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A Phallic Mandolin?

In response to:

The Quiet Genius from the April 28, 2011 issue

To the Editors:

Willibald Sauerländer’s fine review [“The Quiet Genius,” NYR, April 28] of the exhibit of beautiful Corot paintings, mostly of solitary women, notes their melancholy appearance, and that “the erotic remains elusive.” He finds strong feminine sensuality only in the one semi-nude painting on display, leaving the possible implication that the rare undressed woman is the only way that Corot created erotic interest. But there was another way, and it worked wonders.

I recall that John Richardson in his book A Life of Picasso, Volume 2, discusses Corot’s Gypsy Girl with Mandolin and relates that the 1909 Salon d’Automne included a group of figure paintings by Corot, which influenced Picasso to use mandolins and violins as anthropomorphic sexual puns in his art.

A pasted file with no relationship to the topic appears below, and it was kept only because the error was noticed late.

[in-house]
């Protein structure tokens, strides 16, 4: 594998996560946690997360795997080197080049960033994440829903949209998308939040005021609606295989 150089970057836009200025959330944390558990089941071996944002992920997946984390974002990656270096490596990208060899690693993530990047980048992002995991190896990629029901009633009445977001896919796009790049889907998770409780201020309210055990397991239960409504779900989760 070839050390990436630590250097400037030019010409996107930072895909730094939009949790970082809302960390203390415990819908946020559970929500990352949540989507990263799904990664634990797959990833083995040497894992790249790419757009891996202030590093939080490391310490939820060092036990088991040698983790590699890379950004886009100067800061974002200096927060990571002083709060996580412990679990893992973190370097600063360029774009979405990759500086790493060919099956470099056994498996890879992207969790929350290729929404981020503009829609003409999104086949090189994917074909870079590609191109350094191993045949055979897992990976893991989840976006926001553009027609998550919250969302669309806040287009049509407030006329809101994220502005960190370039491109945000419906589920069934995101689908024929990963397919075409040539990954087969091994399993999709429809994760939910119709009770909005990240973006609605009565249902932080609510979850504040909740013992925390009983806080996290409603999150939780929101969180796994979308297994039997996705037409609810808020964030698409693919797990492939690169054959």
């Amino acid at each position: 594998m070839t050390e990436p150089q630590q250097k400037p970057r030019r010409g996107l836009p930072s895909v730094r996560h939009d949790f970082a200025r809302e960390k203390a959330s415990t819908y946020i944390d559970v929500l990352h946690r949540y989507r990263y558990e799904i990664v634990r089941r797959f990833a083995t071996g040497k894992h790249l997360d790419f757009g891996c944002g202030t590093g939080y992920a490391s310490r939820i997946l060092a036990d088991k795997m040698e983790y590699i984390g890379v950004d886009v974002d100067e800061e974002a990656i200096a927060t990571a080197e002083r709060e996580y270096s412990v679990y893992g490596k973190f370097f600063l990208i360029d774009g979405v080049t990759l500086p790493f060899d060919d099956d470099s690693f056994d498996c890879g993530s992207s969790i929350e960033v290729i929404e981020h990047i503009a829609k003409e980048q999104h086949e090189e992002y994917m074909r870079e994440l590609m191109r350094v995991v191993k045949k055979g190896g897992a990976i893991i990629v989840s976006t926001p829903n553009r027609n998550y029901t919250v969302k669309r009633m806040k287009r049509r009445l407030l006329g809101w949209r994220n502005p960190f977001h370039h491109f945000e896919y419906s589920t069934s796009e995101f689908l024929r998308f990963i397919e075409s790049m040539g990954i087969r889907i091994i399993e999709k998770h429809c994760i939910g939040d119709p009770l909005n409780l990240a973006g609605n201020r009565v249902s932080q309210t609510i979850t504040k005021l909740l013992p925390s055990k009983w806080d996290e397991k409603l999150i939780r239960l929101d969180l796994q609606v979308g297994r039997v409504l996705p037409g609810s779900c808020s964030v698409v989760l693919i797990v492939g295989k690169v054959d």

My favorite Corot of that type is The Artist’s Studio showing, from behind, a fully dressed, brightly colored, seated young woman looking intently at a work of art on an easel, while her right hand holds up the phallic neck of a mandolin to keep it erect at her side.

Robert Berg
Sebastopol, California

Willibald Sauerländer replies:

It is a rare privilege to be sensitively corrected as in the letter of Mr. Berg on my review of the Corot exhibition in Winterthur. Mr. Berg is only too right, that there is a larger margin of subtle, elusive female paintings in Corot’s work than I indicated. I share particularly his admiration for Corot’s pearl, The Artist’s Studio (Jeune femme en robe rose assise devant un chevalet et tenant une mandoline), shining and glistening like a painting by Terborch.

However, I cannot follow Mr. Berg when he goes on, “her right hand holds up the phallic neck of a mandolin to keep it erect at her side.” The erotic allegory of the mandolin plays with the similarity between the female body and the musical instrument—granted that Picasso, as Richardson reminds us, used an ithyphallic guitar as an aggressively masculine symbol. But Corot is not Picasso, and the silent timidity of his female paintings should be protected against our ubiquitous phallic obsessions.

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